Disney not subject to Anaheim ‘living wage’ ballot measure, rules rules

Disneyland and its contractors are not required to follow the guidelines of a 2018 ballot measure that would have raised workers’ wages to at least $18 by 2022, a judge has ruled.

Amid public lobbying for higher wages and better employee benefits, Disneyland resort-area workers and the unions that represent them backed an initiative requiring all businesses that receive Anaheim grants to raise wages at least $15 an hour in 2019, with annual increases of $1 by 2022 and cost-of-living bumps after that; Anaheim voters approved the measure in November 2018.

the workers sued in 2019claiming that the new rules applied to Disney, but that he had not followed them.

In an Oct. 29 decision that became final this week, Orange County Superior Court Judge William D. Claster said that while Disney benefits from 1996 agreements with Anaheim that use hotel taxes to pay debt of a parking structure for Disneyland visitors, these agreements do not constitute a tax rebate or subsidy as described in the extent of the ballot.

Randy Renick, an attorney for the workers, said Wednesday they would likely appeal the decision.

“Certainly the judge’s hyper-technical ruling is contrary to the intent of Anaheim voters to pass living wage (measure) in 2018,” Renick said.

Renick said he was “shameful” that Disney received millions of dollars in benefits at the expense of the city, but still can “refuse to this day to pay tens of thousands of its workers a living wage “.

Through a spokeswoman, Disney emailed a statement saying, “We have always been committed to providing fair and equitable compensation to our actors, but we have always stood by the Anaheim City Attorney’s conclusion that Measure L does not apply at Disneyland Resort. We are pleased that the court has upheld this position.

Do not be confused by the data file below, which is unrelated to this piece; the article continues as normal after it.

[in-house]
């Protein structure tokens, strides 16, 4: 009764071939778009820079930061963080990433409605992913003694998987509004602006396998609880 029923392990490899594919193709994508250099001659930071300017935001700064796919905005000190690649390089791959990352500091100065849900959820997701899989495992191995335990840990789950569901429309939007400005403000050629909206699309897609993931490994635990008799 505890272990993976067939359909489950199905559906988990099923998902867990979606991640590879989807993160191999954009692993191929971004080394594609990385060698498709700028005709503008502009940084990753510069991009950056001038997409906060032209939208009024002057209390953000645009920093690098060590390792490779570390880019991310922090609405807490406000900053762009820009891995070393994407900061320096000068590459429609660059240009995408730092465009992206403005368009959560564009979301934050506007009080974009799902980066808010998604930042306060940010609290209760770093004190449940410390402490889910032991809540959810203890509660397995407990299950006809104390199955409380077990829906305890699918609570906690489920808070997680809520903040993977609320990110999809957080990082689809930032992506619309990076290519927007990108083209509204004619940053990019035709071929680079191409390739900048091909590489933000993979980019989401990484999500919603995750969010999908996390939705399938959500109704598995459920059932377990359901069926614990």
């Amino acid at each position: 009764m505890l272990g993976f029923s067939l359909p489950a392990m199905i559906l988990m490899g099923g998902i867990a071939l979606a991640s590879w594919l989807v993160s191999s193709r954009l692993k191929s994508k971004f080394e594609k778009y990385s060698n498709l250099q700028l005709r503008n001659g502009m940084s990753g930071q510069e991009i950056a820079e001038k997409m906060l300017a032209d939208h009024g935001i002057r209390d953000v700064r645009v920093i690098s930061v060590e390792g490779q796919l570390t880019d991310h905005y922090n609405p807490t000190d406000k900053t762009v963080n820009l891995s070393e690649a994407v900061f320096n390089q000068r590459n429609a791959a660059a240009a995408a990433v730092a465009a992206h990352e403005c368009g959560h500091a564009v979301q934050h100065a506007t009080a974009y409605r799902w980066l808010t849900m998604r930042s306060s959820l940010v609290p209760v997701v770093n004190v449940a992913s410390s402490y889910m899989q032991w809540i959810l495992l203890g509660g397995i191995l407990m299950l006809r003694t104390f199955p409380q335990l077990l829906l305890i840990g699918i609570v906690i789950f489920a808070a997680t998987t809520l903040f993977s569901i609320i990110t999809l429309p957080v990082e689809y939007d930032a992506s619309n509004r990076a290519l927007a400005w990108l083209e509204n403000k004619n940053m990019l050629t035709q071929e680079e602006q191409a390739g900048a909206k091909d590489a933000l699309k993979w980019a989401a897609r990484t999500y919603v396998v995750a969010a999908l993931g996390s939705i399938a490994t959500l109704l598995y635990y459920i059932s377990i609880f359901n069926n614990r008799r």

Wages

Around the time he announced the ballot measure in early 2018, a coalition of unions representing employees at Disneyland parks, resort hotels and related hospitality businesses released a study they had commissioned that found that many many workers struggled to pay for basic necessities such as food and medical expenses. , and some reported living in cars or being homeless.

At the time, Disney officials criticized the study as unscientific and politically motivated, but in June announced new contracts with more than 8,000 workers who raise wages to $15 an hour by 2019, three years ahead of the state. A few months later, the company struck a deal that brought most hotel employees to at least $15 and gave them bonuses.

California’s minimum wage for large corporations is now $14 an hour and is expected to increase by $1 in January.

Disneyland is Orange County’s largest employer, with 32,000 pre-pandemic employees; by the end of October, the company had repatriated nearly 80% of its workforce.

A 2021 Disneyland job fact sheet notes that the company offers “a starting salary that exceeds the California minimum wage,” and it touts childcare assistance and a $150 million program. dollars that covers tuition for workers seeking a high school diploma, college degree or vocational training.